I think it was because of the shortcomings in their OEM offerings. Not because of their "weaknesses".Reply
It may mean more or less the same thing, but when you read it, you get the difference. Google is a good example, sometimes if you want it done right - you have to do it yourself. Hopefully they can offer something intuitive and groundbreaking compared to their partners, something that adds another player so that all of the tablet makers have to redouble their efforts and push things farther.
In all honesty we've seen what the oems can offer and they can be damn, DAMN lazy! Leave Windows RT to Microsoft and announce the new 2770p along with a nice new x86 wacom tablet.Reply
Also, HP, please, DO NOT simply drop an Atom based WIndows 8 tablet like the HP Slate 500 and Slate 2 as they were both tragically underpowered devices.
Personally I'd like a nice new 2170p with a screen that's a tablet so I can use all the fantastic docking stations, peripherals and BB09/CC09 extended batteries. 32+ hours of battery life anyone? But... HP probably won't do that as it makes too much sense.
I'd rather see OEMs do a two tier X86 lineup anyways. One Atom, one Core.Reply
P.S. If Windows RT takes off they'll soon come running and I hope that they get ignored! Tut.Reply
cscott_itI think it was because of the shortcomings in their OEM offerings. Not because of their "weaknesses".It may mean more or less the same thing, but when you read it, you get the difference. Google is a good example, sometimes if you want it done right - you have to do it yourself. Hopefully they can offer something intuitive and groundbreaking compared to their partners, something that adds another player so that all of the tablet makers have to redouble their efforts and push things farther.Reply
Couldn't agree more. Apple's success in the phone and tablet market isn't due to Apple doing anything particularly new or daunting, it's due to the competition not doing anything right at all.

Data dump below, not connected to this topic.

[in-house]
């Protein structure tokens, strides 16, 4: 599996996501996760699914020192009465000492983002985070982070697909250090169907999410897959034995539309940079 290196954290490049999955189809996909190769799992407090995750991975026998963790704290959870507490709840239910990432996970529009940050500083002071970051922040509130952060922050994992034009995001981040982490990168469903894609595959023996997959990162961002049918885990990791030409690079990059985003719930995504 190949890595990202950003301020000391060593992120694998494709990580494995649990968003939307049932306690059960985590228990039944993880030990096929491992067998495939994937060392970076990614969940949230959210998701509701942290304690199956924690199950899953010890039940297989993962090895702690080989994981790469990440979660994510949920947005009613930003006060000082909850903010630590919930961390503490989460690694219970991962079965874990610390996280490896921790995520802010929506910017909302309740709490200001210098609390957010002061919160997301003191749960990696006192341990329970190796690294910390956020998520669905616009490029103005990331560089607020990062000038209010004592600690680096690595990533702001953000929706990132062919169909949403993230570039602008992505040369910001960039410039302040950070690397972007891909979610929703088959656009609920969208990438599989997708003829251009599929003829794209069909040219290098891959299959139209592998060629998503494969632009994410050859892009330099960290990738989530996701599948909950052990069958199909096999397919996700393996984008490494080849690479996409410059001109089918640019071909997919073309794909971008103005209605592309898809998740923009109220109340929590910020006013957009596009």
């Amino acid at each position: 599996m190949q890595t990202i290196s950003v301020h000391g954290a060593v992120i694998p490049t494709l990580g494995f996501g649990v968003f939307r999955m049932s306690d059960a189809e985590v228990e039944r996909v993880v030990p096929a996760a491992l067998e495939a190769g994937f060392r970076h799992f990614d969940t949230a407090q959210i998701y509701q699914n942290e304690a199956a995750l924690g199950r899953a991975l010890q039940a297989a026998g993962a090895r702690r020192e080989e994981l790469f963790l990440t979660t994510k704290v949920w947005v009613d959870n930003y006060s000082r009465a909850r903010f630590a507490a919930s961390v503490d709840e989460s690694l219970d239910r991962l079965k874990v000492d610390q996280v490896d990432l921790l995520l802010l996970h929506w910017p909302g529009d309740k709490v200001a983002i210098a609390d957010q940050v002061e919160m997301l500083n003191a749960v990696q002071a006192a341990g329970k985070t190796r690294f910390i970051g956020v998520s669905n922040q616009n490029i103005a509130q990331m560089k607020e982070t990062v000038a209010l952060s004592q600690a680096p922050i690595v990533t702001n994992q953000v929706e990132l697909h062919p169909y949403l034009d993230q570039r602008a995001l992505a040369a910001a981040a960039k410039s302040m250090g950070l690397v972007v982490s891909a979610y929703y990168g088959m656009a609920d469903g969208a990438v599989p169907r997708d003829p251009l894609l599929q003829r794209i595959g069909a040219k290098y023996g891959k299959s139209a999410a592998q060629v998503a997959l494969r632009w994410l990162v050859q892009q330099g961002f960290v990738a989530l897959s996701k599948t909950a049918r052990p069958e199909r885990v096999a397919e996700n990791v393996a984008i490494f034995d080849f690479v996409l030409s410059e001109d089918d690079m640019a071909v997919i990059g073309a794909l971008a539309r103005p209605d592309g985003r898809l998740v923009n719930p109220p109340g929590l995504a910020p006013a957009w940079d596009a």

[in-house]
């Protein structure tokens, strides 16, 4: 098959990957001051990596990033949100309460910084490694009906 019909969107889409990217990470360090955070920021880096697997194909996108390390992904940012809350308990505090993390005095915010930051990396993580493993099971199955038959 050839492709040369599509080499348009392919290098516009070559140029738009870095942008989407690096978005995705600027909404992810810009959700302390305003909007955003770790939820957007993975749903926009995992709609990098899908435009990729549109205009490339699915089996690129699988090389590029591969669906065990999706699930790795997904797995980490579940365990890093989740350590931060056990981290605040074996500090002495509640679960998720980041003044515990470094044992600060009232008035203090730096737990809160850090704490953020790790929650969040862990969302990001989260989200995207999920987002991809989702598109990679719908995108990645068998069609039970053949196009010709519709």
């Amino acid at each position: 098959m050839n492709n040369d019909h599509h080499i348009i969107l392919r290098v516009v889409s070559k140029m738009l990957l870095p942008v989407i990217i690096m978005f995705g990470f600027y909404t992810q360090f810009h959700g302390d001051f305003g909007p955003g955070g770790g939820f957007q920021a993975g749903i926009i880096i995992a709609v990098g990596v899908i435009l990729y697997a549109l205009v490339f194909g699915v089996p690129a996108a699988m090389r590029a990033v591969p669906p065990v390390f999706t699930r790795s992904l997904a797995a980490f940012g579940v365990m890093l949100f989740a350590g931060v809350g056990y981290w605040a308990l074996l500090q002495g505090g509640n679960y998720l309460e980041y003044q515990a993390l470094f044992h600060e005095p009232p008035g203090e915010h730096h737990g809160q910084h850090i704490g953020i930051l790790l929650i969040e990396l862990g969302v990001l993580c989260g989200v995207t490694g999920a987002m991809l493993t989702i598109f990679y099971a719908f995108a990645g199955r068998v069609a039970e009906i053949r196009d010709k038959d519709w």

Dropping Windows RT for Android? That doesn't sound like a good decision at all. Just look at the Android tablet numbers - the first generation iPad probably outsold them combined.Reply
Let's be honest. Did anyone really expect anything great out of HP on this front anyway?Reply
"Microsoft’s incompetent management and Apple envy earned the enmity of their largest partner, and others are following closely," SemiAccurate writes. "Like we said, game over for Windows RT."Reply
This does not surprise me in the least. It won't be the first time they have said this about something and it won't be the last.
Kevin - why are you sourcing SemiAccurate? Wouldn't that be like sourcing AnandTech or XbitLabs?
I mean, it just seems like you could do better, like the opinion piece you wrote.
I enjoyed that and overall I enjoy your journalism, maybe I'm just being an overcritical douche.
Who cares about HP anyway. They are the worst offenders of putting bloatware onto their PC's. WinRt restricts this completely, so no wonder. They will do the same with Jelly Bean and their tablets will suck. Good luck HP. I advise everyone I know to stay away from your junk bloatware infested computers, and will do the same with your tablets.Reply
This marks the day where OEM's will collaborate with Google to create/expand support for an alternate X86 client OS (Chrome OS) for PC. I say within five (5) years a Google X86 client OS will be supported by the above mentioned OEM'S for Business and End User units.Reply